The visions of a third U.S. MotoGP race in 2013 became a lot more muddied as the promotional company owned by former 500cc Grand Prix world champion Kevin Schwantz filed a lawsuit in Texas on Friday against COTA (Circuit of the Americas) and its president Steve Sexton. Schwantz’s company 3fourTexasMGP LLC holds the contract with MotoGP rightsholders Dorna to promote the race, and the suit filed in Travis County, TX, alleges that “through tortious interference and fraud, COTA and Sexton encouraged Dorna to breach and purportedly terminate 3four’s contract” so that a new contract could be drawn up without Schwantz’s company in the picture.
This situation is eerily similar to the one where Tavo Hellmund, the person behind the original vision of the COTA facility and an F1 auto race in Austin, was forced out of the negotiations to hold that race (scheduled for November). After the announcement of the COTA and its planned F1 race to much fanfare back in April 2011, apparent disagreements between Hellmund and COTA’s management resulted in a protracted saga that put the possibility of the circuit’s completion and the F1 race in peril. Hellmund took legal action against COTA after the circuit management didn’t pay the F1 sanctioning fee, forcing the termination of the contract that Hellmund’s promotional company had with F1 supremo Bernie Ecclestone. COTA then attempted to negotiate its own contract with Ecclestone, but not after a protracted stalemate that was saved at the last second when COTA eventually paid the sanctioning fee. Hellmund and COTA reportedly settled his lawsuit out of court.
Hellmund also held the rights to the MotoGP race (which was announced in another press conference soon after the COTA/F1 press splash, with Hellmund, Schwantz, and Dorna’s Carmelo Ezpeleta and Javier Alonso in attendance), which ended up in Schwantz's hands after discussions resulted in the MotoGP contract being given to his company. According to the 3fourTexasMGP lawsuit, some preliminary talks between Sexton and Schwantz began “on numerous occasions”, with Sexton eliciting information from Schwantz on various promotional subjects such as annual cost of promoting the event, alcoholic beverage sales, and quality control, since COTA has no experience with promoting a motorcycle race—much less MotoGP. But attempts by Schwantz to get a contract signed—which the suit contends were “promoter friendly” and “one of the cheapest MotoGP contracts in the world”—were continually stonewalled by COTA. The suit then contends that COTA encouraged Dorna to "breach and purportedly terminate its agreements and relationship” with Schwantz’s company in order to negotiate its own less expensive contract by making “outrageous and false claims to Dorna about the amounts of offers that it supposedly extended for promotion rights to MotoGP”, of which the suit claims, “COTA never made any such offers to 3four.” The suit also contends that COTA told Dorna that Schwantz was "blocking COTA from reaching an agreement." (Considering Schwantz's history and tireless promotional efforts with the sport, to actually accuse him of attempting to block a MotoGP race occurring in his home state is rather incredulous...)
Even more incredulous is that apparently Dorna believed COTA's claims, because when Ezpeleta stated after Laguna that "Dorna was just organizing the final details" for the MotoGP at COTA, that came as news to Schwantz, who thought his company was negotiating those details. It was obvious at that point that Dorna had been dealing directly with COTA, and sought to nullify his contract with Dorna that gives him rights to the MotoGP race.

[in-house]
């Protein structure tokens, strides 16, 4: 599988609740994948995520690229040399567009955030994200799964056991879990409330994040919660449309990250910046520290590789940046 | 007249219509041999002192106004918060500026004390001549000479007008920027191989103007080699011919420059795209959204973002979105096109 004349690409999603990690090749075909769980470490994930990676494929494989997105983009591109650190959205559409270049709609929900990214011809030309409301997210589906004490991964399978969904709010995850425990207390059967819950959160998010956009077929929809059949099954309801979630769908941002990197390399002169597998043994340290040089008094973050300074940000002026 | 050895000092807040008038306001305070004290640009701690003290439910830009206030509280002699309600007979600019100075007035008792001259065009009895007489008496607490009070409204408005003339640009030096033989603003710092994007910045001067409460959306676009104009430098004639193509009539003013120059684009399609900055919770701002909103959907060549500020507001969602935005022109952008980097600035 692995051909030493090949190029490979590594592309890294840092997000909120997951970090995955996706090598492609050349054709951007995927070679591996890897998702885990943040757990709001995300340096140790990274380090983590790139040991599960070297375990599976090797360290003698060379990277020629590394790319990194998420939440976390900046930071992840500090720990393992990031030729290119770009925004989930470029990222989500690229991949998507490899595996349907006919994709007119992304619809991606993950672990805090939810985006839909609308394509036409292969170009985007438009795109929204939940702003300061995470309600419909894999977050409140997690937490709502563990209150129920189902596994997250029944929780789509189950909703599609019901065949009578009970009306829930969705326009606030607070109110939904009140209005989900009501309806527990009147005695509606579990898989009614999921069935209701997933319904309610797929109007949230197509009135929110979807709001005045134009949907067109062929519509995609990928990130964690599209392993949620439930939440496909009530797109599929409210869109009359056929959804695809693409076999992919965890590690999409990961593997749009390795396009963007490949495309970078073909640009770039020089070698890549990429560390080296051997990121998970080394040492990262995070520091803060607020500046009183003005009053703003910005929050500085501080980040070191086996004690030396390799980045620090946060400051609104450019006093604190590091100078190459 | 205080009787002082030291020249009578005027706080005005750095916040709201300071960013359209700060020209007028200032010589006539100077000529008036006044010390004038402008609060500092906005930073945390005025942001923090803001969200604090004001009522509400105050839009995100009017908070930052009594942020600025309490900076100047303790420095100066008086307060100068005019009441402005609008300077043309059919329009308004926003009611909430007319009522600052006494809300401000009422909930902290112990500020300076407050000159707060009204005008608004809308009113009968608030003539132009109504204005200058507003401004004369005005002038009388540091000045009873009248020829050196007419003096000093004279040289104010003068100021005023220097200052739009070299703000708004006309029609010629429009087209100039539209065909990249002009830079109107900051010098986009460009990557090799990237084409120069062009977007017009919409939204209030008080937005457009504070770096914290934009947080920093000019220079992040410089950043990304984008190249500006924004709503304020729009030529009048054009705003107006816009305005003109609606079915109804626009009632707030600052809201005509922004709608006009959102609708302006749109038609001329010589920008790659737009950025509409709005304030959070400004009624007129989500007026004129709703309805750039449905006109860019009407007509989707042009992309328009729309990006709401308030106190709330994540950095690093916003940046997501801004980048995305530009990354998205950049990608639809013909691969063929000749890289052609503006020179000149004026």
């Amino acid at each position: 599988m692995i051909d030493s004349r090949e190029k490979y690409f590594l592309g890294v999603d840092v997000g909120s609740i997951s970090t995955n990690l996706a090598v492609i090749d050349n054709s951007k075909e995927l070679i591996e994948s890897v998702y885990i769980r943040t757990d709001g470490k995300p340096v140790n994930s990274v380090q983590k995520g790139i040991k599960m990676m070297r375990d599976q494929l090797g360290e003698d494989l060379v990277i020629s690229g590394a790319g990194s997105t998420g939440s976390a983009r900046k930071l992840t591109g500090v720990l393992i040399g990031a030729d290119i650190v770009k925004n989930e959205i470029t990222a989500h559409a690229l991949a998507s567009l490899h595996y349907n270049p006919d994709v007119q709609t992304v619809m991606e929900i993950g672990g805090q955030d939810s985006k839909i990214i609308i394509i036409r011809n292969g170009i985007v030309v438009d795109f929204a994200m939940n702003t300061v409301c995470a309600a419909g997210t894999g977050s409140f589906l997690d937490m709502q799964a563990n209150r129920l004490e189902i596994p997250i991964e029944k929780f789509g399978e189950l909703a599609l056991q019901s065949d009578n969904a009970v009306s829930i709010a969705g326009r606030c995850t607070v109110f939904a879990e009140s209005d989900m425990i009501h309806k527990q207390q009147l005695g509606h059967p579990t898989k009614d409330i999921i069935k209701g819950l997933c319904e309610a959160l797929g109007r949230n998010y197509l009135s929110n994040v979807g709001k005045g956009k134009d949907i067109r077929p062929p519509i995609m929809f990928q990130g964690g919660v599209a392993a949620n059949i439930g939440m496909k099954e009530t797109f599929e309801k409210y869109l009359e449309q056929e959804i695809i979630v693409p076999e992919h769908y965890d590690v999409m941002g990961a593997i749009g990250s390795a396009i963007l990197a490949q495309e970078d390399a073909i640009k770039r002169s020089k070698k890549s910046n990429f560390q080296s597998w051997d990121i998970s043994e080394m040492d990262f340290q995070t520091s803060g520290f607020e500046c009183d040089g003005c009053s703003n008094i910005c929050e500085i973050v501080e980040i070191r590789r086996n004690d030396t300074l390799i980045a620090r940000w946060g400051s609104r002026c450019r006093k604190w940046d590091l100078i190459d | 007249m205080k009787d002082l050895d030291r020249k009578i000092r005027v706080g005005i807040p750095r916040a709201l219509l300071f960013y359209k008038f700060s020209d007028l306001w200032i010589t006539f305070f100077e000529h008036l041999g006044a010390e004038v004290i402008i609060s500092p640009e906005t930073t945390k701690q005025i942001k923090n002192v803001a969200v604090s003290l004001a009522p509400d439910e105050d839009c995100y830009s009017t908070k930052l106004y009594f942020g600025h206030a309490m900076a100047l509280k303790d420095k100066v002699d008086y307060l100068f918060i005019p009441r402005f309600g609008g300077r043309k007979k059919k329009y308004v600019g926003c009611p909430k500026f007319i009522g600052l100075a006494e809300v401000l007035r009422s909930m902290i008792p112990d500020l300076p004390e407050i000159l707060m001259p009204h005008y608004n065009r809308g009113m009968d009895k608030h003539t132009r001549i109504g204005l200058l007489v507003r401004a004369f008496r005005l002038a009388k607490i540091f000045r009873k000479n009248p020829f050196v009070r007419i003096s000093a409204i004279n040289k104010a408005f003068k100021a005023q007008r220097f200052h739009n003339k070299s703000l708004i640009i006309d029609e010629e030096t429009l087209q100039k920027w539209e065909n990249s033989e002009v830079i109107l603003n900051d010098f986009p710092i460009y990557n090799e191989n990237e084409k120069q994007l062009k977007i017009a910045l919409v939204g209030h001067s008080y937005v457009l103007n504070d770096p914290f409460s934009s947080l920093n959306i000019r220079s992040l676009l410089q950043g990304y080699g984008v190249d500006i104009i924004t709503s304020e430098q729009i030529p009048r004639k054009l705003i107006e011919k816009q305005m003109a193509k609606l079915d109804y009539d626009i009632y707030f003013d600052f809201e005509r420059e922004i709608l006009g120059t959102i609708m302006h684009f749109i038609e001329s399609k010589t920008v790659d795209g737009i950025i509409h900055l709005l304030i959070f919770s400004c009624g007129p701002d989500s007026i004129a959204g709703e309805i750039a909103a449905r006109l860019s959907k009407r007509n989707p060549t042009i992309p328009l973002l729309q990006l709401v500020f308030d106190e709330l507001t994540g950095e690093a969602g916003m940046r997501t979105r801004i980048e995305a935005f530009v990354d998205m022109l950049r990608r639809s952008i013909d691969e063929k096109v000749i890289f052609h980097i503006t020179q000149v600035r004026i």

A point of contention between COTA and Schwantz is that the MotoGP contract apparently doesn’t specify that the race would be held at COTA—only that it would be held in Texas. As such, the lawsuit says that Schwantz’s company talked to other venues in the state, including Texas World Speedway, but that Dorna’s purported termination of its contract with his company made any of those talks fruitless.
In a statement released to the press, Schwantz said, “I have devoted over 25 years of my life to MotoGP, the premier motorcycle road racing world championship. I spent four of those years bringing MotoGP to Texas, my home state. As a result, MotoGP agreed in 2011 to host an annual race at Austin’s Circuit of the Americas (COTA) track.
“I’m sorry to say that COTA is now attempting to unlawfully force me out of this project. I believe COTA has committed fraud in doing so. Earlier today, I took legal action against COTA. I was forced to file this lawsuit in order to protect my rights, my reputation, and MotoGP itself.
“I want to see MotoGP come to Texas, but I cannot allow COTA to take advantage of me. More important, I will not sit idly by while a newcomer to racing discredits the sport I love.”
According to The Statesman, COTA spokesperson Julie Loignon responded to the lawsuit by stating, “It makes no sense for Mr. Schwantz to pursue legal action in this matter. We were informed by Dorna, the organization that holds the rights for the MotoGP racing series, that Mr. Schwantz has no contract to promote a MotoGP race in Texas. To be clear, Mr. Schwantz never had an agreement to conduct a MotoGP race at Circuit of the Americas, and to our knowledge, he has no agreement to conduct an event at any Texas racetrack. Perhaps, that is why he is reacting this way, out of embarrassment, and is making false claims to the court and media. We know race fans would love to see a MotoGP event at the Circuit, and it is good to know that the door is open to make that happen at our new world-class venue in Austin.”